Stationarity is necessary for the research of cross-correlation between two time-series; it is defined by a constant average and equal variance at any time and can be obtained by diversion or differentiation. The Dickey-Fuller test was used to check the stationarity of our time series; then, the seasonal series was transformed into a stationary series by differentiation [12]. Differentiation is the sequential subtraction of the xt value of xt + 1 from a time series to determine subsequent changes over time [13] . This technique helps to remove spurious correlations based on time dependencies between adjacent values in the input time series and removes these influences from the output time series [14]. To confirm and elucidate the correlations observed between times series in the cross-correlation test, an analysis of interrupted time series (ITS) was performed using the type II Sum Squares ANCOVA lagged dependent variable model [15]. A default boot template, which executes 1000 replications of the primary model with randomly drawn samples to drive the 95% CI bootstrap was included. An adjusted F-value (10% suppression) is reported, and a p-value initiated is derived from it. This model is adjusted while estimating the mean difference of dependent variables (TB cases notified) between interrupted periods (EVD, 2014 to 2016) and uninterrupted periods (2011 to 2013 and 2017 to 2018), taking into account the lag of the dependent variable and any other specified co-variate. The significance was defined as a value of p less than 0.05. Data was analyzed using the DHIS2, Excel, and R 3.5.1 software.

Results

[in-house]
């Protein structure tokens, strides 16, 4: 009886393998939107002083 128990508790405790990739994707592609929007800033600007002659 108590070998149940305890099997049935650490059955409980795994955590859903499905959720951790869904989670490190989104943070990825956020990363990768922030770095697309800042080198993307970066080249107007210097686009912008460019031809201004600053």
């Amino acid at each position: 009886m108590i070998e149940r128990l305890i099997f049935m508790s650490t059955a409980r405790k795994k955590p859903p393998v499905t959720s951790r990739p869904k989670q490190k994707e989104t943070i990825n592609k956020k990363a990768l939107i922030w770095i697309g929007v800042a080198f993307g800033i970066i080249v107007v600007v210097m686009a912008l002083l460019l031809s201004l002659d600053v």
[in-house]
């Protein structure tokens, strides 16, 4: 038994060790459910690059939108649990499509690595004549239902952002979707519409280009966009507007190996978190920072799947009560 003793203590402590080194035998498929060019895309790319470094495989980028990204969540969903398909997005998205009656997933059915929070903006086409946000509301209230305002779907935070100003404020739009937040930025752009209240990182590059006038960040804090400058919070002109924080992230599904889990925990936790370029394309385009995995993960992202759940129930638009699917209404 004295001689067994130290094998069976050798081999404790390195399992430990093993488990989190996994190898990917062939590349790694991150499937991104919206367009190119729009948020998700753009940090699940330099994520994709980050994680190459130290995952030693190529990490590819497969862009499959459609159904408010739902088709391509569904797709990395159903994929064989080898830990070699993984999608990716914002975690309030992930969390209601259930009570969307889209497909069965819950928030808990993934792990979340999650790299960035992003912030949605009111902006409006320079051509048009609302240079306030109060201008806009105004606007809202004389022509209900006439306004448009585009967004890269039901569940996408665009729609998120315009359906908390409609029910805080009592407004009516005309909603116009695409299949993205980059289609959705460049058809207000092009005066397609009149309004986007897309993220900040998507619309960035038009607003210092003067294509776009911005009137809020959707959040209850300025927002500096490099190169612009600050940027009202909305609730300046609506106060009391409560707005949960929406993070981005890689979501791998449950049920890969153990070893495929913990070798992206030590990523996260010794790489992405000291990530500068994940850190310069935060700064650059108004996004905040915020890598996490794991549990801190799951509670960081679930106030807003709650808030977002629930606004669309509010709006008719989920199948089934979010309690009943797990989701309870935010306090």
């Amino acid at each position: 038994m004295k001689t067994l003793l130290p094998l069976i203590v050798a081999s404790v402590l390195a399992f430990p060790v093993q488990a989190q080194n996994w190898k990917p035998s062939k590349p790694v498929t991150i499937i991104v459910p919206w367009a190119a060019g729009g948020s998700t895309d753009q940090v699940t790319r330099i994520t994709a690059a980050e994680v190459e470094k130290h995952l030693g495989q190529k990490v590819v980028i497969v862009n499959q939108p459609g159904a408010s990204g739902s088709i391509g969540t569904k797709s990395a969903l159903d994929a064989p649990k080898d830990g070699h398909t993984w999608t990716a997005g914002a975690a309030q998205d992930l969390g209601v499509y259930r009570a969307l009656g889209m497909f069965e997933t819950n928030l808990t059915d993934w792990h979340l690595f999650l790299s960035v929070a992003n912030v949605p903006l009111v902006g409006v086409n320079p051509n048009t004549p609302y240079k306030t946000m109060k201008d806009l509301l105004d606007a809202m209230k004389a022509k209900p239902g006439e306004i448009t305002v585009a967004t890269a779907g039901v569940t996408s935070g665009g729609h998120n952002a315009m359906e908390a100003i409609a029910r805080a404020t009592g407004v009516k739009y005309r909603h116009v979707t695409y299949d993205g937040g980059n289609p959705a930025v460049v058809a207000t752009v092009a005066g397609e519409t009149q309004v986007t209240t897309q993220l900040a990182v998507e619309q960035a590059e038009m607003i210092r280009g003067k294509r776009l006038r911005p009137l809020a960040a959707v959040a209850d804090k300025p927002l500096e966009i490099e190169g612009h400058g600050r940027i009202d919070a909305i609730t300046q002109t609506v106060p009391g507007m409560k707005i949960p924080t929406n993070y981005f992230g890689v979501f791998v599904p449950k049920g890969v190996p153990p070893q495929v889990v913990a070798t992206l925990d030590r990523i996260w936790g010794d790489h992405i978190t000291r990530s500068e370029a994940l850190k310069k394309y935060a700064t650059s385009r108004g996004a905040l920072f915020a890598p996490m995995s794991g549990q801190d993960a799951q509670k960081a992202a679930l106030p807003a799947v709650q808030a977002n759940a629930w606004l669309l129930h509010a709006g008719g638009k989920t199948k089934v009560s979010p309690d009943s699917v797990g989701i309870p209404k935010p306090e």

On average, 3090 ± 410 cases of TB were reported every quarter in Guinea, with a success rate of 83% ± 0.7 cases, for all the periods considered under our series. The number of TB cases reported varied considerably during EVD outbreak, for all forms of TB, including those clinically diagnosed (468.4 ± 160.1 cases) or bacteriologically confirmed (1872.9 ± 213.1 cases) on average (Table 1). The NTP TB case notification rate fell from 120 cases per 100,000 population in 2011 to 100 cases per 100,000 population in 2014; but resurged from 2015 to 2018 (Fig. 2a). From 2012 to 2013, the trends were slightly downward, but higher than in 2014. After this year, notification of new cases and relapses for all forms of TB started to increase. Likewise, the number of new clinically diagnosed and bacteriologically confirmed TB cases and relapses has resumed the upward trend. This upward trend recorded just after the historic decline in 2014 is very obvious and continues to increase each year (Fig. 2b and Fig. 2c).

Table 1 3Descriptive statistics of TB and Ebola time series
Fig. 2
figure2

Evolution of the reporting rates of incident cases of (a) TB all forms, (b) TB bacteriologically confirmed, (c) TB clinical diagnosis, and (d) Ebola.

From 2011 to 2014, notification rates for all forms of TB cases (F-value = 5.7 [95% CI: 0.2–21.3] and p-value = 0.024), bacteriologically confirmed and clinically diagnosed pulmonary cases showed negative variations, that is, a decrease in the number of cases detected each year with a peak of − 26 for bacteriologically confirmed cases in 2014. As of 2015, annual variations ranging from 7% for new clinically diagnosed TB cases to 17% for bacteriologically confirmed TB cases (Fig. 2b).

Analysis of the NTP notifications time series notably shows a larger gap between 2014 and 2015 (F-value = 5.7 [95% CI: 0.2–21.3] and p-value = 0.03 for EVD periods). From 2011 to 2018, cascades are observed over the years for all forms of reported TB cases, ranging from of 2000 to 4000 cases per quarter, with year-on-year variations. The periods between 2014 and 2015 reported the fewest cases (2000) compared to other years, where at least 2500 cases were reported.

Concerning Ebola, the number of cases gradually increased, going from 390 cumulative cases during the first two quarters of 2014 to almost 2800 cases (6 cases per 10,000 inhabitants) during the last two quarters of the same year. On the other hand, the NTP barely reported 4500 cases of tuberculosis declared during this period, compared with 5900 during the first two quarters (Fig. 2d). Between July 2014 and January 2015, fewer TB cases (2200 or 94 per 100,000 population) were reported in January and July 2014, increasing to more than 3000 cases (117 cases per 1000 cases) in the first quarter of 2015 as EVD began to decline. Looking at all forms of TB, cases exceed 2500 (96 cases per 1000 inhabitants) per quarter, but the trends were downward in 2014.